- Primary Navy long-range AAM for 30 years.
- An F-14 could attack as many as six separate targets simultaneously with Phoenix.
- Sold to Iran, it could have been used against the U.S. A counter countermeasure program was developed.
One of the world’s most technologically advanced tactical guided missiles, the Phoenix was the first operational radar-guided air-to-air missile that could be launched in multiple numbers against different targets from an aircraft. The Phoenix, coupled with the AWG-9 fire control system, was the heart of the F-14 Tomcat, the only aircraft that carried the Phoenix. The AWG-9 could track up to 24 targets simultaneously and launch up to six Phoenix missiles nearly simultaneously. With a range of over 100 miles, the Phoenix gave the F-14 the greatest standoff engagement capability of any fighter in the world.
Beginning in 1962, Phoenix was designed and produced by Hughes Aircraft, with Raytheon joining the program in 1988. Much of the testing was done on the Sea Range at at Point Mugu, CA. The Phoenix/AWG-9 was originally intended as the main armament of the F-111B, then planned to become the Navy’s air superiority fighter and long-range interceptor. While the Phoenix test program continued, the F-111B was canceled, and the Phoenix and AWG-9 were incorporated into the new F-14 Tomcat, which was to take over the role of the F-111B.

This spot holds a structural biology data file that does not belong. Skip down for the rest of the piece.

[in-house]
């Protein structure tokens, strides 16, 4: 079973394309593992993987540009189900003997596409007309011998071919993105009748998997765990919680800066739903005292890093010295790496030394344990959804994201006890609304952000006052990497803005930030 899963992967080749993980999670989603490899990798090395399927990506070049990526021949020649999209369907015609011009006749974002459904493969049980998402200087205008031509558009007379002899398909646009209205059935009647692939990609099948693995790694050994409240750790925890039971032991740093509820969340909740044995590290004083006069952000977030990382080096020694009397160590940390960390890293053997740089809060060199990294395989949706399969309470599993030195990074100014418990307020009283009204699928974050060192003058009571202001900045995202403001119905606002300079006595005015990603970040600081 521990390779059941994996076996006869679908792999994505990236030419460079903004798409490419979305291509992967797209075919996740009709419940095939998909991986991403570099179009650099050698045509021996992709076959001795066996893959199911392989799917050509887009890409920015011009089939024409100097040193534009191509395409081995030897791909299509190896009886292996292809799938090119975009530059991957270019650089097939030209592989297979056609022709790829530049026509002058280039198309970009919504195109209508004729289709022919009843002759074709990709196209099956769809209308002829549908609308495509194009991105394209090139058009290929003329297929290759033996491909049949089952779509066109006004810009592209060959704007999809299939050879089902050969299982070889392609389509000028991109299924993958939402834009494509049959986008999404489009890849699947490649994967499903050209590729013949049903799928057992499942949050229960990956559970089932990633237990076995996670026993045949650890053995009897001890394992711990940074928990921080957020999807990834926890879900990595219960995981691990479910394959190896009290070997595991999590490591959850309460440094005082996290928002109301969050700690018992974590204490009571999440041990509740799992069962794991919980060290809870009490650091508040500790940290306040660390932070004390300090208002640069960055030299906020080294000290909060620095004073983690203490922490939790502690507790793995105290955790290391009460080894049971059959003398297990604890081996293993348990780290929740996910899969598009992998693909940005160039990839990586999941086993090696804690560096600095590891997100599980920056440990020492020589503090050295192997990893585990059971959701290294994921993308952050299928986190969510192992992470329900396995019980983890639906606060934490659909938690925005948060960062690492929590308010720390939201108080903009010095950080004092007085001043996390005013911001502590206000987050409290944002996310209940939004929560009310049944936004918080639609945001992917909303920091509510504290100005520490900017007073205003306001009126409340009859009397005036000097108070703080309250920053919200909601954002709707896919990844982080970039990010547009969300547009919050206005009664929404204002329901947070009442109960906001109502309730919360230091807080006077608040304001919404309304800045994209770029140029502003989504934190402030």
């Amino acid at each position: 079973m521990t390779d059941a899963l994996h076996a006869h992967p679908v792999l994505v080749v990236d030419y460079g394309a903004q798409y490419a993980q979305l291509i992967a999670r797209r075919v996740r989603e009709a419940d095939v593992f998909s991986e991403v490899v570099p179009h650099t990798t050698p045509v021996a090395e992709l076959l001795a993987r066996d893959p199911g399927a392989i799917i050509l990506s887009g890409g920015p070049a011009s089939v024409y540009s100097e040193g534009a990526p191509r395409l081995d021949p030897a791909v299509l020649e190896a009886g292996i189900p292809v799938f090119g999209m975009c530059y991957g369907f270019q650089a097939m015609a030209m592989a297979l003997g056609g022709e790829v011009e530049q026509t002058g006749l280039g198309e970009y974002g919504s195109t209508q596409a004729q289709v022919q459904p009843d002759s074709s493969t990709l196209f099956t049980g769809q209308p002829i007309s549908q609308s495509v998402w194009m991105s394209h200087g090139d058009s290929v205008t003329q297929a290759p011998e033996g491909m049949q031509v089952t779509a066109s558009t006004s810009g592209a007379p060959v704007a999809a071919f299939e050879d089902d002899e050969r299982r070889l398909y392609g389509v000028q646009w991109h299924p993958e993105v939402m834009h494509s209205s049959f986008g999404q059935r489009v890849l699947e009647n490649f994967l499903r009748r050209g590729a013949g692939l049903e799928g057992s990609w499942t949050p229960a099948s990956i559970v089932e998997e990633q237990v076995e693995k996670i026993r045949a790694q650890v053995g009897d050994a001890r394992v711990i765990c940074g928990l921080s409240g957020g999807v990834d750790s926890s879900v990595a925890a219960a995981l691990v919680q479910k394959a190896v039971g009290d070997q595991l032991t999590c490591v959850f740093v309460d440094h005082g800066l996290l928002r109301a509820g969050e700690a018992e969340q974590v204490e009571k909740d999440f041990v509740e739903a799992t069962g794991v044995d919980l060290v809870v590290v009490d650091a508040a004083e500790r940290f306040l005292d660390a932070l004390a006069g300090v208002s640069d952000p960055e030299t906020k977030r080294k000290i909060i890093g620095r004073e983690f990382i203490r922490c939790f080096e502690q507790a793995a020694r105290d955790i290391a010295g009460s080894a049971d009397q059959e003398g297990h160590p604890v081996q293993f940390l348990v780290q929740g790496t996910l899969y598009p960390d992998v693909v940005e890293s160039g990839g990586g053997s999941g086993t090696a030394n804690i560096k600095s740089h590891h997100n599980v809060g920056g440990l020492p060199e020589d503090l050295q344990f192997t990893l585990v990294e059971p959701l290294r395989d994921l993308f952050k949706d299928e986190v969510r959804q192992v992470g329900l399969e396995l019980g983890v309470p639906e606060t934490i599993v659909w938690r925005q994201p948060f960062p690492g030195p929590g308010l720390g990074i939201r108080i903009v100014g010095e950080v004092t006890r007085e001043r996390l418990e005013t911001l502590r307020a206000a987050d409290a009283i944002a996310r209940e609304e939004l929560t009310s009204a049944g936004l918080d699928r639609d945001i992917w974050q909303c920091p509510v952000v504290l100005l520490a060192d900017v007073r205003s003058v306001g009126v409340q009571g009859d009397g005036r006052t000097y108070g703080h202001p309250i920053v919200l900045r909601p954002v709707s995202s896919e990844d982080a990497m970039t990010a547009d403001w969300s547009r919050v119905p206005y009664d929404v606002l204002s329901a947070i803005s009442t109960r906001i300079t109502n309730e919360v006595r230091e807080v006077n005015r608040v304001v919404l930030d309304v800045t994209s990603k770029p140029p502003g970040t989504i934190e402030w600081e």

In 1973, a milestone was accomplished for Phoenix with the first full-scale testing on an F-14 on the Point Mugu Sea Range. Within 38 seconds, the Tomcat launched and simultaneously guided 6 Phoenix missiles, at 6 separate targets 50 miles away, scoring four direct hits.
During the 1980-1988 Iran-Iraq war, the Iranians (who had purchased F-14s and Phoenix missiles prior to the Shah’s fall) shot down a variety of Soviet-made aircraft with Phoenix. This led the U.S. to a “crash” program at Point Mugu to develop counter-countermeasures so that the new F-14/AIM-54C Phoenix could not be compromised by the earlier AIM-54As owned by Iran. Other than the Iranian firings, the only confirmed combat use of the Phoenix was the use of it by 2 F-14Ds engaging Iraqi MiG-25 Foxbats. Both missiles missed.
The AIM-54 Phoenix served the U.S. Navy for 30 years as its first long-range air-to-air missile. It was retired from service in 2004, and the Tomcat was retired in 2006. When production ceased, more than 5,000 Phoenix missiles of all versions had been built.